Time to smell the roses

I have become more aware over the past several years that listening seems to be a dying art. And taking the time to enjoy the moment is not a high priority for most people.

As someone who has a little difficulty with pronunciation and at times the ability to maintain clear speech, I value someone who has the time to listen.

And, in turn, I recognise the importance of listening carefully and patiently. Almost every day at work I interact with someone that has challenges when expressing themselves – whether through speech, NZSL or a communication device. And I feel it is respectful and courteous to be patient and take the time to listen – and understand – correctly.

When people don’t listen or clearly choose not to take the time to listen, it is frustrating. And personally I find it disrespectful.

An interesting experiment took place in 2007 which demonstrates my point quite nicely.
At 7:51 a.m. on Friday, January 12, 2007, the middle of the morning rush hour in a Washington subway, Joshua Bell American Grammy Award-winning violinist, performed six classical pieces, in 43 minutes. 1,097 people passed by. Almost all of them were on the way to work.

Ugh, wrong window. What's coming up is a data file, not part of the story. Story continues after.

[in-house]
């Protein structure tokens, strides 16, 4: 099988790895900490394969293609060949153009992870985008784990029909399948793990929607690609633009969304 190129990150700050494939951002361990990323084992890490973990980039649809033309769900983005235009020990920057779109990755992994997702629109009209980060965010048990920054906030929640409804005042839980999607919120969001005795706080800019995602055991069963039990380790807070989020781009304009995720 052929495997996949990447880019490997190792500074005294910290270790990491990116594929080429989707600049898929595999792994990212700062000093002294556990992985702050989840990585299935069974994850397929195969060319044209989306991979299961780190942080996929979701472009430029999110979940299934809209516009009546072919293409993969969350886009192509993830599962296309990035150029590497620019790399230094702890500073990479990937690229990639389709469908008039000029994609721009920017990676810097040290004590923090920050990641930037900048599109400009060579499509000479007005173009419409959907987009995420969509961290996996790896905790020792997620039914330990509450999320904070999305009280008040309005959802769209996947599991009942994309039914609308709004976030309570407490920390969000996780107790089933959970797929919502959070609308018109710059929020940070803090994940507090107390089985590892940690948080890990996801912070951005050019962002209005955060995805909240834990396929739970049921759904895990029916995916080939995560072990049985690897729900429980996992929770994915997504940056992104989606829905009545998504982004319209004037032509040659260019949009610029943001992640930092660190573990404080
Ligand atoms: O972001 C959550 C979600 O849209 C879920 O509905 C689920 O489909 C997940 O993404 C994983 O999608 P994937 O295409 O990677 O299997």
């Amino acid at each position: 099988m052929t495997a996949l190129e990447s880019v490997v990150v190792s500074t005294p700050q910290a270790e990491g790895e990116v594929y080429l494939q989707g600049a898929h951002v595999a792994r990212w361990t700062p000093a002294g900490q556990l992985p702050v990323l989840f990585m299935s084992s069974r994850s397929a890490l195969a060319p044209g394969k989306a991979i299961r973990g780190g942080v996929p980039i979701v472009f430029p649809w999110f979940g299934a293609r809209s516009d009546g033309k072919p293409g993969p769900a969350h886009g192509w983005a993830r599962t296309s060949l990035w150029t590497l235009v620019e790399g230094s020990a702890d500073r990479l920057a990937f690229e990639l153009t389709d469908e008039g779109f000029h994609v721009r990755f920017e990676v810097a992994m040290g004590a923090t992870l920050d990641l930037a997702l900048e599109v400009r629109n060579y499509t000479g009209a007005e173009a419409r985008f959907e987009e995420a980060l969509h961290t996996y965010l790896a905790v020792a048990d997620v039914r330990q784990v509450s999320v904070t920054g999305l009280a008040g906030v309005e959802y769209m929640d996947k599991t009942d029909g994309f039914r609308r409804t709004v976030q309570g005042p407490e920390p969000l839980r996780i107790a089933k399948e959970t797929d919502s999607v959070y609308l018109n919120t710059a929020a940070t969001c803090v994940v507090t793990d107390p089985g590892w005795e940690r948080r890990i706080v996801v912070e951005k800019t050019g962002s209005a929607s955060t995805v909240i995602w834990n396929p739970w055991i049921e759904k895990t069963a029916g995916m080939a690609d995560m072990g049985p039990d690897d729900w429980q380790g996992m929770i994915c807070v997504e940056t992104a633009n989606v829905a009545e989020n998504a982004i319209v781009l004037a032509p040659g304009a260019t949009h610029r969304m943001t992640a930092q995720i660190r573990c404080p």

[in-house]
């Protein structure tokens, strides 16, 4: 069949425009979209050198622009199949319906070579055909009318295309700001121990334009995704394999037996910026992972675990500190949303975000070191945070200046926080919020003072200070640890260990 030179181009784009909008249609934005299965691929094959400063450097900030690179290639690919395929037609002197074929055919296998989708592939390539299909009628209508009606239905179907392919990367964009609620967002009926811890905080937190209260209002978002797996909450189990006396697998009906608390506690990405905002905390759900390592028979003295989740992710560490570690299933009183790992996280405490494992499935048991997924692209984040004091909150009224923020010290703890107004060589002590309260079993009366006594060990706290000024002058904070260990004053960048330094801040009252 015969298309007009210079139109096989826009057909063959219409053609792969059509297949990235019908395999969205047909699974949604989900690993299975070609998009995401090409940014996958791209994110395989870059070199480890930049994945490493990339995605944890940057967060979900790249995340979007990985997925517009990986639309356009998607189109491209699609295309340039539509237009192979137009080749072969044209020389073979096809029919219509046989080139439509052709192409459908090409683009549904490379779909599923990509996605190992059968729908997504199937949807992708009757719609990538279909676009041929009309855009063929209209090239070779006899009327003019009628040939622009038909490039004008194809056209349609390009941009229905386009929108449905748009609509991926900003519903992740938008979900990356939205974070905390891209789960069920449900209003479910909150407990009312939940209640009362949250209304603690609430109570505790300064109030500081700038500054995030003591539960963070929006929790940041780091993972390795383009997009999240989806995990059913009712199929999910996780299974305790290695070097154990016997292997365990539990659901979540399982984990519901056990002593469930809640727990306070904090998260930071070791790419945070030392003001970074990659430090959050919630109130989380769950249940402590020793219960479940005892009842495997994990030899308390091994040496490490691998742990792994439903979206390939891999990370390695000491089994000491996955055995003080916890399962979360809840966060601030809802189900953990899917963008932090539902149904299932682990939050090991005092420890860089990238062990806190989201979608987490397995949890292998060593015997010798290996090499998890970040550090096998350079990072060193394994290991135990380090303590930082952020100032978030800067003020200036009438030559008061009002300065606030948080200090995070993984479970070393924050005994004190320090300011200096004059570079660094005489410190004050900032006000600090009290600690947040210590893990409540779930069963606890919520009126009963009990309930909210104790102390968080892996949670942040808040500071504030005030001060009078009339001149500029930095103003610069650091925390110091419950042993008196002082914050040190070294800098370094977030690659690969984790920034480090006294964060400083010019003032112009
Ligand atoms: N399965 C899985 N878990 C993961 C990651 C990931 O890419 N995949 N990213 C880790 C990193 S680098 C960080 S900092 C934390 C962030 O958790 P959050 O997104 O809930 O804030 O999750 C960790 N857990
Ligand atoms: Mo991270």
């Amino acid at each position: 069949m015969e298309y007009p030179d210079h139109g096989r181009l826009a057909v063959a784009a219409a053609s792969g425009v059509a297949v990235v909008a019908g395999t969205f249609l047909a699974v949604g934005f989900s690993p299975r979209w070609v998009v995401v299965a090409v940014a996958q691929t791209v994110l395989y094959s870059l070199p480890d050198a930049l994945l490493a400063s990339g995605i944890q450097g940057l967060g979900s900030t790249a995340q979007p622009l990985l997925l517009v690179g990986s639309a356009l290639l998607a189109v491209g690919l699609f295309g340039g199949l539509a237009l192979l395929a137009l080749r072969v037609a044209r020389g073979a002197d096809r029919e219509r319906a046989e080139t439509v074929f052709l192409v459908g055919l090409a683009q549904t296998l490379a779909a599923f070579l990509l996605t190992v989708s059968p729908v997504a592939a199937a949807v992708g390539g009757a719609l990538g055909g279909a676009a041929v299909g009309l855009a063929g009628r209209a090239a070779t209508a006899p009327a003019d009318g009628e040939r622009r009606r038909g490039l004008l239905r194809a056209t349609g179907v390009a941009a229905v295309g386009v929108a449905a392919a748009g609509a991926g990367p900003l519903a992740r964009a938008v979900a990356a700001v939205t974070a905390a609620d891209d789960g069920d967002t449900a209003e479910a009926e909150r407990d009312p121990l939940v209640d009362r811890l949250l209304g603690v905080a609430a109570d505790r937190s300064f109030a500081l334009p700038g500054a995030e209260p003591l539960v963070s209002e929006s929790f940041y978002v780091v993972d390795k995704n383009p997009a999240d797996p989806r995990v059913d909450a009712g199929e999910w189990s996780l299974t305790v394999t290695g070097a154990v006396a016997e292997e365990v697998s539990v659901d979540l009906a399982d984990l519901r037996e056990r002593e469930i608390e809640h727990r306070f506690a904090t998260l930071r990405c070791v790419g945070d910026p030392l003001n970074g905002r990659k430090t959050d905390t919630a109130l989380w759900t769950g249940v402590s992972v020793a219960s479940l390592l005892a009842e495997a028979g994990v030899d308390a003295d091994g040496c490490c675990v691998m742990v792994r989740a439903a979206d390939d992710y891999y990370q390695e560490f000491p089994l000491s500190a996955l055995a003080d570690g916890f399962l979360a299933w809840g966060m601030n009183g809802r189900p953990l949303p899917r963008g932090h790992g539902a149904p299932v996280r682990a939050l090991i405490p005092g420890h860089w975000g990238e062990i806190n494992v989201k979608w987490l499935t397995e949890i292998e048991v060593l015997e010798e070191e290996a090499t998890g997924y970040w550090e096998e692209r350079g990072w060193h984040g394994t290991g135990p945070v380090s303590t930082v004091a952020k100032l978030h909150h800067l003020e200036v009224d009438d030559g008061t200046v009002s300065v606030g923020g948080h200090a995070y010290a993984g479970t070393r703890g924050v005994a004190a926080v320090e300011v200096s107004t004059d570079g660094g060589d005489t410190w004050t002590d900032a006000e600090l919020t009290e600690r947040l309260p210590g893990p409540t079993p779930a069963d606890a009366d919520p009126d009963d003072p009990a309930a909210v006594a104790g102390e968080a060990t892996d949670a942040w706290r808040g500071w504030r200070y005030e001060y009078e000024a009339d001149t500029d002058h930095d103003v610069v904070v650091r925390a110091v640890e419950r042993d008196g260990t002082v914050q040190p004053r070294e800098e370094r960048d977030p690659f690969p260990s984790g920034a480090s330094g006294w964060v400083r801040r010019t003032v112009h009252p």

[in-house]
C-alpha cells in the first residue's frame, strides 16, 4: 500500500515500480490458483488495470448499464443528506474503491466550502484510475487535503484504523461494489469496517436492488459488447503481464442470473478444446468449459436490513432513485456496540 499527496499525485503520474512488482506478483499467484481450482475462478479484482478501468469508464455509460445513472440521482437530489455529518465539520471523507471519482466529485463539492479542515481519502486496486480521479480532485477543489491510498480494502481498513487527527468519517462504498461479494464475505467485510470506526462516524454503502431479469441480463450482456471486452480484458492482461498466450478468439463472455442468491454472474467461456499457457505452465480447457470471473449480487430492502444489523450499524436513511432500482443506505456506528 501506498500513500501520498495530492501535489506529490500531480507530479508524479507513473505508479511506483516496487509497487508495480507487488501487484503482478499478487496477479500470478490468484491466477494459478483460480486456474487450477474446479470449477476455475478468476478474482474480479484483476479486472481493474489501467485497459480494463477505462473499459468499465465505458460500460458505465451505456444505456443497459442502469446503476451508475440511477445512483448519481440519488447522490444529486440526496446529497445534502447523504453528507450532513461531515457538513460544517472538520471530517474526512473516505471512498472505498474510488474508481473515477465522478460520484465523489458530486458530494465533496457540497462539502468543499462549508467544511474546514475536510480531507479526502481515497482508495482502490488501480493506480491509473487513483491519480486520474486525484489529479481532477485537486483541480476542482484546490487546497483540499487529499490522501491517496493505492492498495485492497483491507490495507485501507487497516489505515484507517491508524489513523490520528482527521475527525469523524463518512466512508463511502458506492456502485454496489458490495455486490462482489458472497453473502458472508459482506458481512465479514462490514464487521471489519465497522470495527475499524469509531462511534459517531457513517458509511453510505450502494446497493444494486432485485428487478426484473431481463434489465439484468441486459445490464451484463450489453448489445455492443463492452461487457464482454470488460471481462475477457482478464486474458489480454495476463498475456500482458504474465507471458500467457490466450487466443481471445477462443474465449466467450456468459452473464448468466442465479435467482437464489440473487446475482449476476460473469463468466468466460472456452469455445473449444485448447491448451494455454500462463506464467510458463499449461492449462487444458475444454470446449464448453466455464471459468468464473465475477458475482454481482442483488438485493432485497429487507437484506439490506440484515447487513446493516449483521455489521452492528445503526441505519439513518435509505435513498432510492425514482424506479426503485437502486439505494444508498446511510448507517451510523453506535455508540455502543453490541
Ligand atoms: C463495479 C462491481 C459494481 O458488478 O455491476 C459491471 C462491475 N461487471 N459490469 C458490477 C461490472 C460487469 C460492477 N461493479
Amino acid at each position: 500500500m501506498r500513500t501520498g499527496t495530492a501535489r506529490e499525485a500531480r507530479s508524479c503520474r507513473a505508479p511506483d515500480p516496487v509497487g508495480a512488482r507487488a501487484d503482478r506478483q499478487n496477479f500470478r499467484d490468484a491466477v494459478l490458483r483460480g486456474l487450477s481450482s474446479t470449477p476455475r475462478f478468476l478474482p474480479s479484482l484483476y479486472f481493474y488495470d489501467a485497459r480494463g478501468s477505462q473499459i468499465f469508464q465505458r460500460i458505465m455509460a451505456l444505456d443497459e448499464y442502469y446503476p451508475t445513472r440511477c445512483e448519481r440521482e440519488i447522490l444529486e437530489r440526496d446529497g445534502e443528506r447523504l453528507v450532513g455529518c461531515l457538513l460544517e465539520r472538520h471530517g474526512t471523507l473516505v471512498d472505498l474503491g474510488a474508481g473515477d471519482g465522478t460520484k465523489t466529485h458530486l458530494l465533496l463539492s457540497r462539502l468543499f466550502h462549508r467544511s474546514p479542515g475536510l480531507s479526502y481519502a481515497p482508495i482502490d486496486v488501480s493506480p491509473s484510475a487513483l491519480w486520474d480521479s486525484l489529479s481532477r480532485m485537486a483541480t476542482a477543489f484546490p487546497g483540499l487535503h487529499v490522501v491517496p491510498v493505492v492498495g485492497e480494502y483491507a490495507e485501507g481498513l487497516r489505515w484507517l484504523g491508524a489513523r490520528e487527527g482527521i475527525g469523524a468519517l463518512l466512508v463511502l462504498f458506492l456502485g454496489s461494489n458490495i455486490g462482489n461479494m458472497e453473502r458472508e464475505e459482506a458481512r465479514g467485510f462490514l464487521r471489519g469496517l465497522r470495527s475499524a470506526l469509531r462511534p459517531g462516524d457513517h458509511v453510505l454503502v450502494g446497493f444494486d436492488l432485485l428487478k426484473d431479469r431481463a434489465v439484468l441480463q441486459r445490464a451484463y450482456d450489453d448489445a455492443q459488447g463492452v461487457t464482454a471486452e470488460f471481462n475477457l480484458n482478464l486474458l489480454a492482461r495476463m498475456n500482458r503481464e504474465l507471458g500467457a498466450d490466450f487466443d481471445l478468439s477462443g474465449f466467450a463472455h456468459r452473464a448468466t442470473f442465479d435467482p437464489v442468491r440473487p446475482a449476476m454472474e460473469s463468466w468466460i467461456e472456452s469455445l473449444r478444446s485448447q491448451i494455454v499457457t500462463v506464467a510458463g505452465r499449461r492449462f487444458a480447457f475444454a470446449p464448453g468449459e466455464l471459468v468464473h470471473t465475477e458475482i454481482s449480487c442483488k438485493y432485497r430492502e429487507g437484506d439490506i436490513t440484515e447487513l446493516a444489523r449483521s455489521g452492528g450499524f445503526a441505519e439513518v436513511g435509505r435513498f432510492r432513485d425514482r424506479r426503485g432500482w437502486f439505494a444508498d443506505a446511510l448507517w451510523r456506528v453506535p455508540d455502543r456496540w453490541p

Find out what happened here.
And watch what happened here: http://youtu.be/_xq5ZM7r6AU

And, in the series of televion advertisements by depression.org.nz John Kirwan uses phrases like …
“Too busy being busy…”, “Enjoy the little things…”, “actively relaxing…”
Check out one of the ad’s here: http://youtu.be/39LU31RgFfA

So I wonder, is the world getting too busy to take the time to stop and listen?
What are we missing?
Who are missing out on?

Do we take the time to listen?
Do we know how to slow down and enjoy life?

Have you taken the time to slow down and enjoy the moment, or listen carefully lately?

One thought on “Time to smell the roses

  1. A recent scare, although I’m not even sure what it entails are this precise moment…just tripped to the “blood suckers” this morning and will follow up with doctor next week, caused me to “look” a little more harder at my life and what exactly I might consider to be “what I want” vs “what others want”

    It has been an interesting exercise, one of which showed me that I what I enjoyed right now was doing a lot of what your message argues for “time to slow down”
    I still haven’t formulated exactly what I will doing, but there already certainly days where at the end I could say “basically nothing done” – but much of what I did weekly and regularly is not being done with so much fervour.

    I was reading an Australian book about household matters and it said “why do you have to get it all done right now” – and almost a “who cares” attitude!

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